Caitlin Fitzsimmons Online editor

Caitlin covers social media, marketing and technology and is BRW's social media editor. She has worked as a journalist in Sydney, London and San Francisco, writing for titles including The Guardian and The Australian Financial Review.

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Corporate giving a fine art

Published 12 December 2012 09:26, Updated 13 December 2012 05:37

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Corporate giving a fine art

’Tis the season for giving – and in the business world, it is not just friends and family on the shopping list.

There is a fine art to the corporate gift – value it too high and it can appear a bribe but value it too low and you risk giving offence. The cultural rules of gift giving also vary around the world.

It’s important to get it right but business people should not abandon the custom as too difficult – gifts can be a good way to build a relationship, whether at Christmas or any time of year.

The J.W. Neville Fellow in Economics at the University of NSW and the author of The Airport Economist, Tim Harcourt, says gift giving is an important part of culture overseas, especially in Asia, more so than in Australia.

“The culture [in Asia] is relationship based, not transaction based, and so gift giving is part of the custom,” Harcourt says. “When you go and do business in Hong Kong or Beijing or India, you are expected to get to know the person and their family and children and relations. It’s not the same as graft and corruption – going to a business partner’s house and giving a gift to their family is not the same as being told to go to a building and put a brown envelope in the deputy commissioner’s desk drawer.”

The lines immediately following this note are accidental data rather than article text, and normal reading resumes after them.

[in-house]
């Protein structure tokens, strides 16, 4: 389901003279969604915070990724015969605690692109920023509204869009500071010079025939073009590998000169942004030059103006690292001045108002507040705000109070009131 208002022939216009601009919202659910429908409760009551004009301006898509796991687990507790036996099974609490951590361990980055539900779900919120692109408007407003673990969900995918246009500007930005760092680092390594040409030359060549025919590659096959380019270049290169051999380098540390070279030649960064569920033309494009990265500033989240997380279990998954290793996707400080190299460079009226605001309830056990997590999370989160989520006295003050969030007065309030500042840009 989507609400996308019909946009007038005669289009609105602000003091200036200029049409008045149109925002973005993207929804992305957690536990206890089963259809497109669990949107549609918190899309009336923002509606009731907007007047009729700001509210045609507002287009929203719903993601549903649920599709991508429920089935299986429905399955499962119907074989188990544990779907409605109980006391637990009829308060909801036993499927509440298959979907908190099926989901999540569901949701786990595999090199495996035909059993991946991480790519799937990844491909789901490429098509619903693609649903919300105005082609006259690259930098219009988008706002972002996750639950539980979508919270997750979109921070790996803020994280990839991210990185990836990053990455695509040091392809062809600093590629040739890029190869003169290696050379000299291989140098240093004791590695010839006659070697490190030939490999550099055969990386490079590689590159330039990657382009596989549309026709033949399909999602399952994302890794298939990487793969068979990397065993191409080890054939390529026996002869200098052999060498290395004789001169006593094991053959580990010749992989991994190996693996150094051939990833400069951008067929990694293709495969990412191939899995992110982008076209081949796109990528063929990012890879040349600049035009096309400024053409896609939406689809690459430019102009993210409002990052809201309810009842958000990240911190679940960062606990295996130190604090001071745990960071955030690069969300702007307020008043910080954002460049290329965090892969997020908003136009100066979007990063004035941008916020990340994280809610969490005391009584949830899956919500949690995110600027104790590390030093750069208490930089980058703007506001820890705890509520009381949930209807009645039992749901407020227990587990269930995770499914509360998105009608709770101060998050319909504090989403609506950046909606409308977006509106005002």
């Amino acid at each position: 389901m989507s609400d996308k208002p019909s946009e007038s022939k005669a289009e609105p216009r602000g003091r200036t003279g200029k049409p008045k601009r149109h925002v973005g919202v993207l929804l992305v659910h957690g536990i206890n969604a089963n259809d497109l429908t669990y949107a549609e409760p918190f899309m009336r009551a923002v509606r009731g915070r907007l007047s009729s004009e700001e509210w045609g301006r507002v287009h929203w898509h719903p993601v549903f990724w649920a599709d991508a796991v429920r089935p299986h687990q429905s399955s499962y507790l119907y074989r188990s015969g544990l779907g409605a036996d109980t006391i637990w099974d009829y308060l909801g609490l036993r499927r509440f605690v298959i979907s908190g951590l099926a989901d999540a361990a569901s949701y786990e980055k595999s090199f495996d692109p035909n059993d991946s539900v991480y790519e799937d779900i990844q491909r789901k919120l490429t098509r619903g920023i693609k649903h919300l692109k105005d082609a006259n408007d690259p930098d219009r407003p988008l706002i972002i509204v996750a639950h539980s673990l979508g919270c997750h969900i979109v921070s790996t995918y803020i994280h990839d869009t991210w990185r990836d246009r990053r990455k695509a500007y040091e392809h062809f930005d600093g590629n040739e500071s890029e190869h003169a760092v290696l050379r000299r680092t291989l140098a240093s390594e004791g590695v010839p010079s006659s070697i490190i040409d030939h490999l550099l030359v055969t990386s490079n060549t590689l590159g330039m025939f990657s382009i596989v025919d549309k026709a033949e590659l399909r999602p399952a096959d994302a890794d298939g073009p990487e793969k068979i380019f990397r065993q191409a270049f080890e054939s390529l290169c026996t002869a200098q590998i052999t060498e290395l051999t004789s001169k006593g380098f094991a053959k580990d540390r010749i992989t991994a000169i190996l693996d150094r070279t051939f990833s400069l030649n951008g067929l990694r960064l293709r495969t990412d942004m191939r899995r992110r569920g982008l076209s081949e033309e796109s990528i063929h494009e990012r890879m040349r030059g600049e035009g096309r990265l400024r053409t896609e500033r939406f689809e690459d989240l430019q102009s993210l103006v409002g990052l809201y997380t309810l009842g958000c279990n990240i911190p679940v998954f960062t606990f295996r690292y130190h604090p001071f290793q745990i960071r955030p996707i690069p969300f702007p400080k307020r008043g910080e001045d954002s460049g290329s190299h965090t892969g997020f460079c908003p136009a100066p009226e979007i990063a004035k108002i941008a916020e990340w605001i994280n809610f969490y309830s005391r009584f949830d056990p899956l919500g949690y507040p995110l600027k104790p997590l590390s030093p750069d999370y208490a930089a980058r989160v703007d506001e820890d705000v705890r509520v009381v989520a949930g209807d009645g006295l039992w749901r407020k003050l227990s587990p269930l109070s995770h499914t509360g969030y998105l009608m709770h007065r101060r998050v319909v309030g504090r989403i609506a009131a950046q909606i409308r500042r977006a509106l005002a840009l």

Harcourt says it is appropriate for Australian business people to give a gift that reflects Australian culture, such as a scarf with an Aboriginal art design from a company such as Jumbana, or quality Australian food or wine. Or, it is appreciated if they know the business associate well enough to choose a personal gift.

Harcourt also recommends extending the Australiana theme to the gift presentation – choosing wrapping or cards in green and gold, or with Aboriginal dot painting. In Japan, people are especially likely to value fine wrapping since the country has a cultural emphasis on aesthetics, with traditions such as origami, fine paper and tsutsumi – Japanese-style gift wrapping using paper and cloth.

Australia-India Business Council president Deepak-Raj Gupta agrees, adding that the best gift for an Indian business contact would be something unique to Australia that can be put on display – such as a photographic book of Australian fauna or a painted boomerang. A bottle of nice Australian wine would be appreciated in India but because it’s consumable it works better as an extra, not as the main gift.

Gupta says gifts work well at any time of year but the biggest giving season in India is Diwali in October or November each year. “It’s a very festive time of year and it’s not only Hindus who celebrate it but many other people like Sikhs.”

Harcourt says there is more emphasis on giving gifts in Asia than Australia but there are also pitfalls if you choose the wrong one. He advises doing country-specific research online, including checking the Austrade website.

“You have to be careful with giving flowers because some flowers are associated with funerals,” Harcourt says. Some gift faux pas are more obvious. “When I was at the ACTU [back in the 1990s], we had ACTU baseball caps made in Taiwan and that was not a good look with the Chinese delegation,” he recalls.

In some countries, it is appropriate to give a gift to the wife and in others not – but Harcourt adds that gender roles are changing rapidly.

“People assume that the CEO will be male but in Asia there are a lot of women CEOs, particularly in Indonesia, Japan and Thailand.”

Gift giving can also grease the wheels of commerce in countries such as Israel or regions such as Latin America but the cultural landscape is likely to be more familiar.

Australia-Israel Chamber of Commerce head of trade Ori Danieli says gift etiquette is similar in Israel to Australia, Europe or the United States.

“The main thing to remember is that we don’t celebrate Christmas because the majority are Jews,” Danieli says. “Companies will give gifts to staff for Hanukkah, Jewish New Year or Rosh Hashanah and Passover – something symbolic and quite small.”

Australia-Brazil Chamber of Commerce president Rodrigo De Luca says gift giving in Brazil is similar to Australia. Christmas is the most appropriate time for gifts and food hampers are a popular choice. Still some ideas should definitely be scratched, he warns. “Something you should never give to someone in Brazil is an Argentinian soccer club shirt.”

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